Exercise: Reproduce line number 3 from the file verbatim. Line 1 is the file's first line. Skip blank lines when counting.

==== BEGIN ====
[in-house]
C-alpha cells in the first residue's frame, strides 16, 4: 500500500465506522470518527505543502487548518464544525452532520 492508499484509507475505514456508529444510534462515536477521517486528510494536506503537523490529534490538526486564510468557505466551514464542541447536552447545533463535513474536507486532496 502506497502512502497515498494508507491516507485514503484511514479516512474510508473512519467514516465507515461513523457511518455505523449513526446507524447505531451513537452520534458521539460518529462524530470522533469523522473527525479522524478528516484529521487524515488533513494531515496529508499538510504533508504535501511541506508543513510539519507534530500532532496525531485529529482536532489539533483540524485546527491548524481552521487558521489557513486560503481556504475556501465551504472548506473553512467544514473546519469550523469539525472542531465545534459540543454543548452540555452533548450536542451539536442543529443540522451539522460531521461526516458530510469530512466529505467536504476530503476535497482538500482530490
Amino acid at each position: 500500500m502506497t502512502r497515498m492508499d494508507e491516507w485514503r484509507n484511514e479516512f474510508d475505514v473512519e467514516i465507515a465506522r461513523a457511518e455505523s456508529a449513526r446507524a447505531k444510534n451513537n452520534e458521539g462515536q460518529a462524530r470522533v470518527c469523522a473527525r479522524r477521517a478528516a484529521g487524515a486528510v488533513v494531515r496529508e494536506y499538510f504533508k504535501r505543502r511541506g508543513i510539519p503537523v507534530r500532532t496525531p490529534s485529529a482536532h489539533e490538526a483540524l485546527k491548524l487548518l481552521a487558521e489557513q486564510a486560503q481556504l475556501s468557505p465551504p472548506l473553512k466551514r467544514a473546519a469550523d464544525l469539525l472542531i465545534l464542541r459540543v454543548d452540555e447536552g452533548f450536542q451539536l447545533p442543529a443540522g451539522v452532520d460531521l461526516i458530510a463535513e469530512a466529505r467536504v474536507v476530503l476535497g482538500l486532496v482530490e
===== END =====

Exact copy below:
Amino acid at each position: 500500500m502506497t502512502r497515498m492508499d494508507e491516507w485514503r484509507n484511514e479516512f474510508d475505514v473512519e467514516i465507515a465506522r461513523a457511518e455505523s456508529a449513526r446507524a447505531k444510534n451513537n452520534e458521539g462515536q460518529a462524530r470522533v470518527c469523522a473527525r479522524r477521517a478528516a484529521g487524515a486528510v488533513v494531515r496529508e494536506y499538510f504533508k504535501r505543502r511541506g508543513i510539519p503537523v507534530r500532532t496525531p490529534s485529529a482536532h489539533e490538526a483540524l485546527k491548524l487548518l481552521a487558521e489557513q486564510a486560503q481556504l475556501s468557505p465551504p472548506l473553512k466551514r467544514a473546519a469550523d464544525l469539525l472542531i465545534l464542541r459540543v454543548d452540555e447536552g452533548f450536542q451539536l447545533p442543529a443540522g451539522v452532520d460531521l461526516i458530510a463535513e469530512a466529505r467536504v474536507v476530503l476535497g482538500l486532496v482530490e